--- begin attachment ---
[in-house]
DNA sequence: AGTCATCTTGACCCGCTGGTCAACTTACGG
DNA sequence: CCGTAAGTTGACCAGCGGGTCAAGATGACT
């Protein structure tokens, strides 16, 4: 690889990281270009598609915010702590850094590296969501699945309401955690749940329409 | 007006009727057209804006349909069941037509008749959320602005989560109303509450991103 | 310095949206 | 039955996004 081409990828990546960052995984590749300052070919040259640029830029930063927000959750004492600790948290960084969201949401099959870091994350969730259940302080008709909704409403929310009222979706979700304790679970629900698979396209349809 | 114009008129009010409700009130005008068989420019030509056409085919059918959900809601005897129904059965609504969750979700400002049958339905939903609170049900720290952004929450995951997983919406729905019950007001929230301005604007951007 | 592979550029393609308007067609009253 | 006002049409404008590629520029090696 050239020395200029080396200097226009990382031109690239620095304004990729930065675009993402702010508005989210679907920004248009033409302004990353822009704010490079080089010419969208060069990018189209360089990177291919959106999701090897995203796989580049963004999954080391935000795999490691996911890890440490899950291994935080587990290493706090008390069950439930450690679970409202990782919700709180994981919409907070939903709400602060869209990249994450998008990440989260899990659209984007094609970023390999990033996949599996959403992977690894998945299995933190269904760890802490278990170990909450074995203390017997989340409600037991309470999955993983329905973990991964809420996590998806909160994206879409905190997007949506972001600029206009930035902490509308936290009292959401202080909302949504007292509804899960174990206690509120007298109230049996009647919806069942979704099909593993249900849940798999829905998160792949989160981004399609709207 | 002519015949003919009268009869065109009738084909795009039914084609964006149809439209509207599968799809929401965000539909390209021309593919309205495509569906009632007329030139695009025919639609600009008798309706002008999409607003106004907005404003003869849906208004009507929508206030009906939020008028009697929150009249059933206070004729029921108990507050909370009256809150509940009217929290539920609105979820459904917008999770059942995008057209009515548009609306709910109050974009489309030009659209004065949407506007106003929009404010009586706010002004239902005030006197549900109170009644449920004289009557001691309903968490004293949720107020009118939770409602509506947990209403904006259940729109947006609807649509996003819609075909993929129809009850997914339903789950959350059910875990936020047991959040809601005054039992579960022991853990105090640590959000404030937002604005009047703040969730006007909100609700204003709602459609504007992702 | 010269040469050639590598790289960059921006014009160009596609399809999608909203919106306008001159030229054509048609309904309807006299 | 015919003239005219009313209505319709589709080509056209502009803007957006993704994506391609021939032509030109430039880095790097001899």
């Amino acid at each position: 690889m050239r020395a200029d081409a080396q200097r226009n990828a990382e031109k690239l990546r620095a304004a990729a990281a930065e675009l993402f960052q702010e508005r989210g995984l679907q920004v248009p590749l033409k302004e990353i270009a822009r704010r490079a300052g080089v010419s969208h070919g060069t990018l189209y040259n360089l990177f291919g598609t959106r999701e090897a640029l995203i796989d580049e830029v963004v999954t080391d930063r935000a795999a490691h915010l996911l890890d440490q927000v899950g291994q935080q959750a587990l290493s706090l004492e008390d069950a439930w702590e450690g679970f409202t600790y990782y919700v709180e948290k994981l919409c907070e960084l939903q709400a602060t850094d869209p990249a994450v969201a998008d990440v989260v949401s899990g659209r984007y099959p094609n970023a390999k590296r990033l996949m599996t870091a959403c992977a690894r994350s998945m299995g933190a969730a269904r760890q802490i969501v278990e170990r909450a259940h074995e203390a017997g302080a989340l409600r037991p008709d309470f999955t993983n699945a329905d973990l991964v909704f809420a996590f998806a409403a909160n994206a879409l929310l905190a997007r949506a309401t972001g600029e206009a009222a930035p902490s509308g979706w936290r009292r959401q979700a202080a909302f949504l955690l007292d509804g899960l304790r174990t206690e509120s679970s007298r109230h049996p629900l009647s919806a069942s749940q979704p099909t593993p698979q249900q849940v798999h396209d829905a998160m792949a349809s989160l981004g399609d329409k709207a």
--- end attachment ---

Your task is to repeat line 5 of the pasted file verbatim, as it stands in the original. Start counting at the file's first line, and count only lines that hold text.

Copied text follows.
């Amino acid at each position: 690889m050239r020395a200029d081409a080396q200097r226009n990828a990382e031109k690239l990546r620095a304004a990729a990281a930065e675009l993402f960052q702010e508005r989210g995984l679907q920004v248009p590749l033409k302004e990353i270009a822009r704010r490079a300052g080089v010419s969208h070919g060069t990018l189209y040259n360089l990177f291919g598609t959106r999701e090897a640029l995203i796989d580049e830029v963004v999954t080391d930063r935000a795999a490691h915010l996911l890890d440490q927000v899950g291994q935080q959750a587990l290493s706090l004492e008390d069950a439930w702590e450690g679970f409202t600790y990782y919700v709180e948290k994981l919409c907070e960084l939903q709400a602060t850094d869209p990249a994450v969201a998008d990440v989260v949401s899990g659209r984007y099959p094609n970023a390999k590296r990033l996949m599996t870091a959403c992977a690894r994350s998945m299995g933190a969730a269904r760890q802490i969501v278990e170990r909450a259940h074995e203390a017997g302080a989340l409600r037991p008709d309470f999955t993983n699945a329905d973990l991964v909704f809420a996590f998806a409403a909160n994206a879409l929310l905190a997007r949506a309401t972001g600029e206009a009222a930035p902490s509308g979706w936290r009292r959401q979700a202080a909302f949504l955690l007292d509804g899960l304790r174990t206690e509120s679970s007298r109230h049996p629900l009647s919806a069942s749940q979704p099909t593993p698979q249900q849940v798999h396209d829905a998160m792949a349809s989160l981004g399609d329409k709207a």